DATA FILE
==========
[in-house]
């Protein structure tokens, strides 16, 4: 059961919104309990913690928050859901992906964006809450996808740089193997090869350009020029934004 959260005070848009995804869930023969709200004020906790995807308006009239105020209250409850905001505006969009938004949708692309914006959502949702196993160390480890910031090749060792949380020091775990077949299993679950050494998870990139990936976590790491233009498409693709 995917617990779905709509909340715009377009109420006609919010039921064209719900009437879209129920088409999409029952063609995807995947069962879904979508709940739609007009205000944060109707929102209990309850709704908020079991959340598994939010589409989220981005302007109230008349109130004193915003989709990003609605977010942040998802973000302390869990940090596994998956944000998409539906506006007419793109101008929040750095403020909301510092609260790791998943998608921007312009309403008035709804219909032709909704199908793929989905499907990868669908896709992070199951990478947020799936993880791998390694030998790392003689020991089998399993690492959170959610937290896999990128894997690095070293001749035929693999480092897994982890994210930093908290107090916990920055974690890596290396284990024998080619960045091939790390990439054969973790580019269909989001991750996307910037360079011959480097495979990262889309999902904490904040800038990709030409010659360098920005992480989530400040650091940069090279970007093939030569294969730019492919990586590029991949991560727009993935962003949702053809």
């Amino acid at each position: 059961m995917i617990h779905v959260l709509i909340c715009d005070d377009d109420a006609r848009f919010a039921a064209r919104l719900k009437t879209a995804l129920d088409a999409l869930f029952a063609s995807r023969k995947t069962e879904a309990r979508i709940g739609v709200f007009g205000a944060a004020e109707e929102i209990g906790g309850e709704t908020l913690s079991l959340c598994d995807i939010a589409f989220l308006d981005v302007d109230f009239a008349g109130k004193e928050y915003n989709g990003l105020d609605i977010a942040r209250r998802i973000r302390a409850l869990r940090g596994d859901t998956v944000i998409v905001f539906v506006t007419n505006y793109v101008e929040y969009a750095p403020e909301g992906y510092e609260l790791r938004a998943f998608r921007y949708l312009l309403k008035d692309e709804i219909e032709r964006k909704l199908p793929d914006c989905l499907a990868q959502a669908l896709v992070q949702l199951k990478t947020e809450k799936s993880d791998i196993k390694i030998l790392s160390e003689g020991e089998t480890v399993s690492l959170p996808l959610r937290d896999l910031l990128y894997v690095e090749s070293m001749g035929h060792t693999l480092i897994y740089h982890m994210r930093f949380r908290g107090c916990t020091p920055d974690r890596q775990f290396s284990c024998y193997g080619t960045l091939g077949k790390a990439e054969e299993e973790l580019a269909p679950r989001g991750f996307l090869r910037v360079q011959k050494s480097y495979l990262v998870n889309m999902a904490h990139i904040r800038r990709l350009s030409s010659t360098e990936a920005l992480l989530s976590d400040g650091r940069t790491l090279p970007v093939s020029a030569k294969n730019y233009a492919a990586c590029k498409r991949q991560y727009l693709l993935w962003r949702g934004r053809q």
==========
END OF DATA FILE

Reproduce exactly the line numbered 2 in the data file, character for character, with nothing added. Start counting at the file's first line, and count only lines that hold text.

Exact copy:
């Protein structure tokens, strides 16, 4: 059961919104309990913690928050859901992906964006809450996808740089193997090869350009020029934004 959260005070848009995804869930023969709200004020906790995807308006009239105020209250409850905001505006969009938004949708692309914006959502949702196993160390480890910031090749060792949380020091775990077949299993679950050494998870990139990936976590790491233009498409693709 995917617990779905709509909340715009377009109420006609919010039921064209719900009437879209129920088409999409029952063609995807995947069962879904979508709940739609007009205000944060109707929102209990309850709704908020079991959340598994939010589409989220981005302007109230008349109130004193915003989709990003609605977010942040998802973000302390869990940090596994998956944000998409539906506006007419793109101008929040750095403020909301510092609260790791998943998608921007312009309403008035709804219909032709909704199908793929989905499907990868669908896709992070199951990478947020799936993880791998390694030998790392003689020991089998399993690492959170959610937290896999990128894997690095070293001749035929693999480092897994982890994210930093908290107090916990920055974690890596290396284990024998080619960045091939790390990439054969973790580019269909989001991750996307910037360079011959480097495979990262889309999902904490904040800038990709030409010659360098920005992480989530400040650091940069090279970007093939030569294969730019492919990586590029991949991560727009993935962003949702053809």